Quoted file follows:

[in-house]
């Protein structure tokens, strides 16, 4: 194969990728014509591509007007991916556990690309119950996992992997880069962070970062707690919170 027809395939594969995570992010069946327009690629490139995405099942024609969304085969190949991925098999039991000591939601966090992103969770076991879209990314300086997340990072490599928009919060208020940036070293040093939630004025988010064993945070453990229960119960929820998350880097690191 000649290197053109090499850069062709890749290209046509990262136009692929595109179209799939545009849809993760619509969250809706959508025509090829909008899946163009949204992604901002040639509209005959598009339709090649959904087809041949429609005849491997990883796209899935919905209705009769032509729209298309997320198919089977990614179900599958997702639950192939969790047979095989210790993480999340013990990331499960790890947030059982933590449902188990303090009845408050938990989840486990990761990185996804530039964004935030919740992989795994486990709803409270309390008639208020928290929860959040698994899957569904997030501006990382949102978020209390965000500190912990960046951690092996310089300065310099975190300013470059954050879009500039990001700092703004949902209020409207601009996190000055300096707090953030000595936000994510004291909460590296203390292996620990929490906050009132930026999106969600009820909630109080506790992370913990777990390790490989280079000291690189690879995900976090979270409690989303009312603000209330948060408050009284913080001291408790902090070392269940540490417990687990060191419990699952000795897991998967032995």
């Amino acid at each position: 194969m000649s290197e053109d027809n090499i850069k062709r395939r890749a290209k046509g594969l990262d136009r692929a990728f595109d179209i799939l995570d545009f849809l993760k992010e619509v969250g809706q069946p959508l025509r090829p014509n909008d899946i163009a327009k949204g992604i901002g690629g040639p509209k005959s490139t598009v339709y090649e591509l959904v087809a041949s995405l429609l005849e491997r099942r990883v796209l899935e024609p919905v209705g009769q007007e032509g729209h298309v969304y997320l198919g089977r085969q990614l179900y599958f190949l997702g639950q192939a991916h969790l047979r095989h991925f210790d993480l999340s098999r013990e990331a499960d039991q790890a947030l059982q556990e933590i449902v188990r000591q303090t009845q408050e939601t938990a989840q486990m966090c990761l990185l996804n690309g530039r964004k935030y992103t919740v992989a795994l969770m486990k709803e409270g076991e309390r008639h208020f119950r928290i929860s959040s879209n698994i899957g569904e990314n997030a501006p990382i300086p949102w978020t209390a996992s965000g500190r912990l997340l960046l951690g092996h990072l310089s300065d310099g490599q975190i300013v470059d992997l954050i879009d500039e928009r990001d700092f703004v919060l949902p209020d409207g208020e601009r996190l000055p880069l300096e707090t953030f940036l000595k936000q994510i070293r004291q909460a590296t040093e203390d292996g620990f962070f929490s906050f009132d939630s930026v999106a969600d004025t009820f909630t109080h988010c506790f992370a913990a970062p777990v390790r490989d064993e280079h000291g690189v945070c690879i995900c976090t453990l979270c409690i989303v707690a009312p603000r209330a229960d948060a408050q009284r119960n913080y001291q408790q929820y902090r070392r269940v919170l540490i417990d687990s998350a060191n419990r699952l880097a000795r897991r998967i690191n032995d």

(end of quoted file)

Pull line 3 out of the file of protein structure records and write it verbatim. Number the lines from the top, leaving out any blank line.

């Amino acid at each position: 194969m000649s290197e053109d027809n090499i850069k062709r395939r890749a290209k046509g594969l990262d136009r692929a990728f595109d179209i799939l995570d545009f849809l993760k992010e619509v969250g809706q069946p959508l025509r090829p014509n909008d899946i163009a327009k949204g992604i901002g690629g040639p509209k005959s490139t598009v339709y090649e591509l959904v087809a041949s995405l429609l005849e491997r099942r990883v796209l899935e024609p919905v209705g009769q007007e032509g729209h298309v969304y997320l198919g089977r085969q990614l179900y599958f190949l997702g639950q192939a991916h969790l047979r095989h991925f210790d993480l999340s098999r013990e990331a499960d039991q790890a947030l059982q556990e933590i449902v188990r000591q303090t009845q408050e939601t938990a989840q486990m966090c990761l990185l996804n690309g530039r964004k935030y992103t919740v992989a795994l969770m486990k709803e409270g076991e309390r008639h208020f119950r928290i929860s959040s879209n698994i899957g569904e990314n997030a501006p990382i300086p949102w978020t209390a996992s965000g500190r912990l997340l960046l951690g092996h990072l310089s300065d310099g490599q975190i300013v470059d992997l954050i879009d500039e928009r990001d700092f703004v919060l949902p209020d409207g208020e601009r996190l000055p880069l300096e707090t953030f940036l000595k936000q994510i070293r004291q909460a590296t040093e203390d292996g620990f962070f929490s906050f009132d939630s930026v999106a969600d004025t009820f909630t109080h988010c506790f992370a913990a970062p777990v390790r490989d064993e280079h000291g690189v945070c690879i995900c976090t453990l979270c409690i989303v707690a009312p603000r209330a229960d948060a408050q009284r119960n913080y001291q408790q929820y902090r070392r269940v919170l540490i417990d687990s998350a060191n419990r699952l880097a000795r897991r998967i690191n032995d």